Welcome to March, the month when men’s college basketball is historically accompanied by Madness.
In this season, the pairing happened earlier than usual. Madness hitched itself to the sport’s wagon Nov. 12 in Lexington — when Evansville, now skidding through a 17-game losing streak, stunned then-No. 1 Kentucky — and has ridden shotgun ever since.
The Madness has spared few traditional power programs. It has descended on Cameron Indoor Stadium, where no non-ACC team had won since 2000 until Stephen F. Austin shocked then-No. 1 Duke. It has stopped in East Lansing, whose Michigan State Spartans were ranked No. 1 in the preseason but lost three of their first eight. And it has lingered over Chapel Hill, showing no signs of freeing projected lottery pick Cole Anthony and 11-17 North Carolina from its spell.
But in what could be considered a down year for the game’s blue bloods, others have emerged. Baylor (five weeks) and Gonzaga (four) have held the AP poll’s No. 1 ranking longer than any of the five others who have been lauded as the top team. Those two, along with San Diego State and Dayton, have legitimate chances to earn a No. 1 seed in the NCAA Tournament and cut down the nets in Atlanta.
Baylor (25-2) has won 23 straight, including a win over current No. 1 Kansas (25-3) at Phog Allen Fieldhouse. The gritty Bears boast one of the country’s stingiest defenses and are tied with the Jayhawks for the Big 12 regular-season title.
Gonzaga (28-2) has beaten Arizona and Oregon away from home. Advanced metrics such as KenPom love the Bulldogs, who have the most efficient offense at an adjusted 119.7 points per 100 possessions.
San Diego State (27-1) is the only team aside from Kansas and Duke (23-5) in the top 15 in KenPom’s offensive and defensive ratings, and Dayton’s Jalen Crutcher and projected lottery pick Obi Toppin rank alongside Duke’s Tre Jones and Vernon Carey Jr. and Kansas’ Devon Dotson and Udoka Azubuike as the country’s best guard-big duo.
Sidenote: Kansas is really good, as you probably have gathered by now.
Well, not St. John’s, which does not appear in any of the 94 bracket projections tracked by the Bracket Matrix. The Red Storm (14-14) will need to win the Big East Tournament to hear Greg Gumbel call their name on Selection Sunday. But Seton Hall, Rutgers, Hofstra and Stony Brook all have a chance to dance.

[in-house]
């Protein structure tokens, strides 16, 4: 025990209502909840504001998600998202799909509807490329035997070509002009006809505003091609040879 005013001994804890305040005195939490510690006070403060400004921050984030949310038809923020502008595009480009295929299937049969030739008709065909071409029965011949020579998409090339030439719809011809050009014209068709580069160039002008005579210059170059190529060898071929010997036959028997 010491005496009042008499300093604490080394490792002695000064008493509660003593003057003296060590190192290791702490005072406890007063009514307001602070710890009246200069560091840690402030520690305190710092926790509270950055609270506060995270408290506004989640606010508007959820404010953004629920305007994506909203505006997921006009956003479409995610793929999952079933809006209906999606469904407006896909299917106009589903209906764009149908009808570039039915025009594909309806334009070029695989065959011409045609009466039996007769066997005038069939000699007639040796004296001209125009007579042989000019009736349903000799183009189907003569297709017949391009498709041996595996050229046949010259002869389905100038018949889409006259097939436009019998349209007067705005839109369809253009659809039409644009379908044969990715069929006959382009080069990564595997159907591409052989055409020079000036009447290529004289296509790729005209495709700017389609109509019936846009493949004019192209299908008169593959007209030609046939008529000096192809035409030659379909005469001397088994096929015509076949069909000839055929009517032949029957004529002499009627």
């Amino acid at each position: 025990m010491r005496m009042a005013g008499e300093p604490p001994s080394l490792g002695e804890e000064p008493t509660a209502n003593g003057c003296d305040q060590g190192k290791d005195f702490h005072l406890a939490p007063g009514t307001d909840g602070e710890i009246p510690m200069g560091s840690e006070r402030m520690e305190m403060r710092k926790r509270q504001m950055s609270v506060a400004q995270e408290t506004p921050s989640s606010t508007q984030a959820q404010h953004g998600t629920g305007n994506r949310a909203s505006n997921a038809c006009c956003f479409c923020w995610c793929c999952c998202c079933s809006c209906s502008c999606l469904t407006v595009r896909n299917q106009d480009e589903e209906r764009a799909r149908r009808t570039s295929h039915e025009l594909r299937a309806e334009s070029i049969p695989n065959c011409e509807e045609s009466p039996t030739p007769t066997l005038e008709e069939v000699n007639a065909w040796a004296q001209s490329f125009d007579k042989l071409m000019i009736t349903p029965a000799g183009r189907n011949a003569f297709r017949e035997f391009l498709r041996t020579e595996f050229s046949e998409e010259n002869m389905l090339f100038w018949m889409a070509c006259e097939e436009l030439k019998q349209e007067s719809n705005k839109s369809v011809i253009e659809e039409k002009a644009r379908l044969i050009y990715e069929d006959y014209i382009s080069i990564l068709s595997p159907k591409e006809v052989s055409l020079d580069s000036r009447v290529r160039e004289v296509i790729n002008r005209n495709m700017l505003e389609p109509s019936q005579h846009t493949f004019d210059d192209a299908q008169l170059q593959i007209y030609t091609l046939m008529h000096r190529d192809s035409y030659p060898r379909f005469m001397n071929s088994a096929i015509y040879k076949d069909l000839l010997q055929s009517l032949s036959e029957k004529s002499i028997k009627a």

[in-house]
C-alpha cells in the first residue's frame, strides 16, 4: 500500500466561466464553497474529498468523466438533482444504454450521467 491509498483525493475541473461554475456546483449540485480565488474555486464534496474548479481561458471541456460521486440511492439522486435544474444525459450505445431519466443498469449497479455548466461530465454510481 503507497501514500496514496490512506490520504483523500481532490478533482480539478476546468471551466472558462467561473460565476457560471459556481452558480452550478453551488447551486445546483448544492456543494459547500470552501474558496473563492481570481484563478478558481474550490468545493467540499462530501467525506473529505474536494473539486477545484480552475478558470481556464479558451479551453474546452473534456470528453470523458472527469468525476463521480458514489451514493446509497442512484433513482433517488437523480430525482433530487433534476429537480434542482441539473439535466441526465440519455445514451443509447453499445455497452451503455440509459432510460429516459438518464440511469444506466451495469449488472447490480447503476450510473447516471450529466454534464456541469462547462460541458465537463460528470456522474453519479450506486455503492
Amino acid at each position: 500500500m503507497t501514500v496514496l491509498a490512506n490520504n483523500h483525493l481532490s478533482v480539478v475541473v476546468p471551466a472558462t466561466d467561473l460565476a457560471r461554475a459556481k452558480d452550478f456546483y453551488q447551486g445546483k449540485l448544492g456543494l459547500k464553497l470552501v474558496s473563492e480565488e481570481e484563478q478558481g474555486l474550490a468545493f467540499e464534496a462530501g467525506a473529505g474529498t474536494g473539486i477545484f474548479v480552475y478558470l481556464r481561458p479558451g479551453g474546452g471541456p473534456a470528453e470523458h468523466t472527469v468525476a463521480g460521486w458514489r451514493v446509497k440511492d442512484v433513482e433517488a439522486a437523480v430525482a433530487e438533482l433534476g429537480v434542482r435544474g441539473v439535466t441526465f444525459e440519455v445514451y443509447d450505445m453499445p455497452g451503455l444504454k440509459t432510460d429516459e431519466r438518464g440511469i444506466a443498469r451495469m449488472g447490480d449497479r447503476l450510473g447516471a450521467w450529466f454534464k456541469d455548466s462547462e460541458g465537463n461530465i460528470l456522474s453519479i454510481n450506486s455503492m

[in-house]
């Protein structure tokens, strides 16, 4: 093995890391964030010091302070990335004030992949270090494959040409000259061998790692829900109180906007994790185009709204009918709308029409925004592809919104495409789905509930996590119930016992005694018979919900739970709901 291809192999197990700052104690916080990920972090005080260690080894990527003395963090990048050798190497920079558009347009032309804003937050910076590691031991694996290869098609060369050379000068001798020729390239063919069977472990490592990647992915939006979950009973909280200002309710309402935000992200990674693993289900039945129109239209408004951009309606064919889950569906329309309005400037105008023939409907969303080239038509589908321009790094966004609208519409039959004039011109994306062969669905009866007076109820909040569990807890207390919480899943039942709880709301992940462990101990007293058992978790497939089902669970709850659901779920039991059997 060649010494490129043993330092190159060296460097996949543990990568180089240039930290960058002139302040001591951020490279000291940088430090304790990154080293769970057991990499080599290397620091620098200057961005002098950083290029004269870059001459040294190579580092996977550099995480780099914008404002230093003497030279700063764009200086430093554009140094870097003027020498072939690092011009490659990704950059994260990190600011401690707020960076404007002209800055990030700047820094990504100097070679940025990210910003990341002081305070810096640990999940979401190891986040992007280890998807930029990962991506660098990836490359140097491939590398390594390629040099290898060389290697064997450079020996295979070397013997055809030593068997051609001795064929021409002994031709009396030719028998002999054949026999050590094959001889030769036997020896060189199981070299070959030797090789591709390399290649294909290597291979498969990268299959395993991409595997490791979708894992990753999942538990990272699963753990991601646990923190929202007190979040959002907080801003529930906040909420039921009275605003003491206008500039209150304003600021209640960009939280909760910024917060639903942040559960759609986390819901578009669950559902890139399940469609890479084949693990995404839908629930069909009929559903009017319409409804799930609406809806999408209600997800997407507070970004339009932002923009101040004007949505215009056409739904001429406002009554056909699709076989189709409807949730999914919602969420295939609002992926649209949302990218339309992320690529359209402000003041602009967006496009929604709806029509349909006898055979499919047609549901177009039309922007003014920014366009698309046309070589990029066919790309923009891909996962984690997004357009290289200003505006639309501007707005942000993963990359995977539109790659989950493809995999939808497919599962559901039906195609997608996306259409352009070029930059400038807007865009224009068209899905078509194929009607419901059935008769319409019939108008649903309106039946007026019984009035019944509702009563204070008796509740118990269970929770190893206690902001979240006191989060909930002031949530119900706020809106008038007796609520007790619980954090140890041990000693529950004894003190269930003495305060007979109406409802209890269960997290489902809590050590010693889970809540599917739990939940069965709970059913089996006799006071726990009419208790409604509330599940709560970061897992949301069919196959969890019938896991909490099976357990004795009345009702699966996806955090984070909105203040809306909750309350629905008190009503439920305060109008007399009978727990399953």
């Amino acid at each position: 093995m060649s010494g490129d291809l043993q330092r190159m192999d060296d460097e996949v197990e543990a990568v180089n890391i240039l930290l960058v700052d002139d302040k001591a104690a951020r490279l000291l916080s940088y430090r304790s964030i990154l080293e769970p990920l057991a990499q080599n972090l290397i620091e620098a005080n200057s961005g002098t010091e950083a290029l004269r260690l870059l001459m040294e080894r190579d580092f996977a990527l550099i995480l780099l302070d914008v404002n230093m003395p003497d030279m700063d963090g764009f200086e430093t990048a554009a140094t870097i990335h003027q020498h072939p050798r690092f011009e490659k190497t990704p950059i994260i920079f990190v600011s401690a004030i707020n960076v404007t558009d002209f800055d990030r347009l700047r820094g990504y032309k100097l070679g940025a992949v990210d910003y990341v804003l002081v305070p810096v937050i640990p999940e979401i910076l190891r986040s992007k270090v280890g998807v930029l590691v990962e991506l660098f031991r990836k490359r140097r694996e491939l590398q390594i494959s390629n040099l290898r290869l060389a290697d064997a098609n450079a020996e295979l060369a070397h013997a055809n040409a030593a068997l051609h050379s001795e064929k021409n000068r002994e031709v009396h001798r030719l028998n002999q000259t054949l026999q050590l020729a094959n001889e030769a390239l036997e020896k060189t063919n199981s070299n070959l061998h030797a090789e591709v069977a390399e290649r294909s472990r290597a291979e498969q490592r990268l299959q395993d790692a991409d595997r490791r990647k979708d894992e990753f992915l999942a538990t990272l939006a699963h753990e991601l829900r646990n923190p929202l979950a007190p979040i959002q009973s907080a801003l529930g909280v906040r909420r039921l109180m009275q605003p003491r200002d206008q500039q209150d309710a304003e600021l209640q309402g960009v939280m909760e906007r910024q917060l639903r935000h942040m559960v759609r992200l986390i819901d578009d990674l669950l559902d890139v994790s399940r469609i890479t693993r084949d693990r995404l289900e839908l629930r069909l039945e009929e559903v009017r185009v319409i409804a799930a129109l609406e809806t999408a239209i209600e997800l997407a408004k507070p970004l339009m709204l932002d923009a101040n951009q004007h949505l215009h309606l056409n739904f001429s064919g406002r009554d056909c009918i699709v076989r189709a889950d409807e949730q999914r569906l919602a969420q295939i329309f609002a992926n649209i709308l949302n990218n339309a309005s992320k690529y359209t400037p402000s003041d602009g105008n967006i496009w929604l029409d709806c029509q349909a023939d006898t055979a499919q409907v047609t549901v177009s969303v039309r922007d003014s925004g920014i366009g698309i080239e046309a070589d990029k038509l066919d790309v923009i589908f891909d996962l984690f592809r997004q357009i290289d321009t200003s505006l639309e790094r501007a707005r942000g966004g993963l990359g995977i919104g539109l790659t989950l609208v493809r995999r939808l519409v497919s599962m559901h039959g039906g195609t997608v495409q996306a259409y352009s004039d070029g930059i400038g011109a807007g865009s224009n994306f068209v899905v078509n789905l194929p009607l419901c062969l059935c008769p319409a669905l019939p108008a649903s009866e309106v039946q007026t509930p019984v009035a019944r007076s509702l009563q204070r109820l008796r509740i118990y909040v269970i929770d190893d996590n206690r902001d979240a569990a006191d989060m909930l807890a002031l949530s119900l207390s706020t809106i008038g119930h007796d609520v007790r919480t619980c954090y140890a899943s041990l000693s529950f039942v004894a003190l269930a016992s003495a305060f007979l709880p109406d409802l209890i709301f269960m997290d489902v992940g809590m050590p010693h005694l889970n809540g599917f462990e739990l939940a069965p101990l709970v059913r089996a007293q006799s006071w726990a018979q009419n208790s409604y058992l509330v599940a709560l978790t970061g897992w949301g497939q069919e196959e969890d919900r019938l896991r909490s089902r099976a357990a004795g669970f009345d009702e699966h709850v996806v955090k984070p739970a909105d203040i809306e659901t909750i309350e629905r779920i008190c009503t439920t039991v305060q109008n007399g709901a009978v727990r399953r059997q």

Seton Hall (20-7) is the best of that bunch, led by All-American candidate Myles Powell. The Pirates’ 10 quadrant 1 wins rank second behind only Kansas’ 11. They are a tournament lock; now it’s just a matter of seeding. With a tough final stretch at Marquette, versus Villanova and at Creighton, which has been as potent as anyone since mid-January, Seton Hall has an opportunity to play its way into the two-seed discussion.
Former Stony Brook coach Steve Pikiell has Rutgers (18-11) on the precipice of its first NCAA Tournament berth since 1991. How about that for Madness? The Scarlet Knights have been dominant at home, but their 1-8 road record could cause a sweaty Selection Sunday.
The Bracket Matrix lists Rutgers as the second-best 10 seed — not a lock but ahead of several other at-large candidates.
As is usually the case, Stony Brook and Hofstra will need to win their conference tournaments to snag an NCAA bid. Both have reason to believe.
Elijah Olaniyi, Stony Brook’s top scorer, went down with an ankle injury Feb. 8 and the team has gone 2-3 without him. Getting a healthy Olaniyi back for the conference tournament will be critical. With his 28 points and 11 rebounds leading the way, Stony Brook (18-11) beat America East regular-season champion Vermont in Burlington on Jan. 8. The Seawolves, who control their destiny as the No. 2 seed, likely need Olaniyi to repeat that feat in the conference title game.
As for the Pride (22-8), an eight-game winning streak helped clinch at least a share of the CAA regular-season crown. With another experienced roster led by guard Desure Buie and wing Eli Pemberton, Hofstra is peaking at the right time.
Don’t roll your eyes, Pride fans. Yes, Hofstra has won regular-season titles only to fall in the CAA title game twice under Joe Mihalich. And yes, they rode a six-game winning streak into the 2016 conference tournament but lost to UNC Wilmington in the championship game.
These things tend to happen in March, the month when college basketball is always accompanied by Madness. But maybe — just maybe — the Madness will abate March 7-10 in the CAA Tournament in Washington and Hofstra will cut down the nets for the first time since 2001.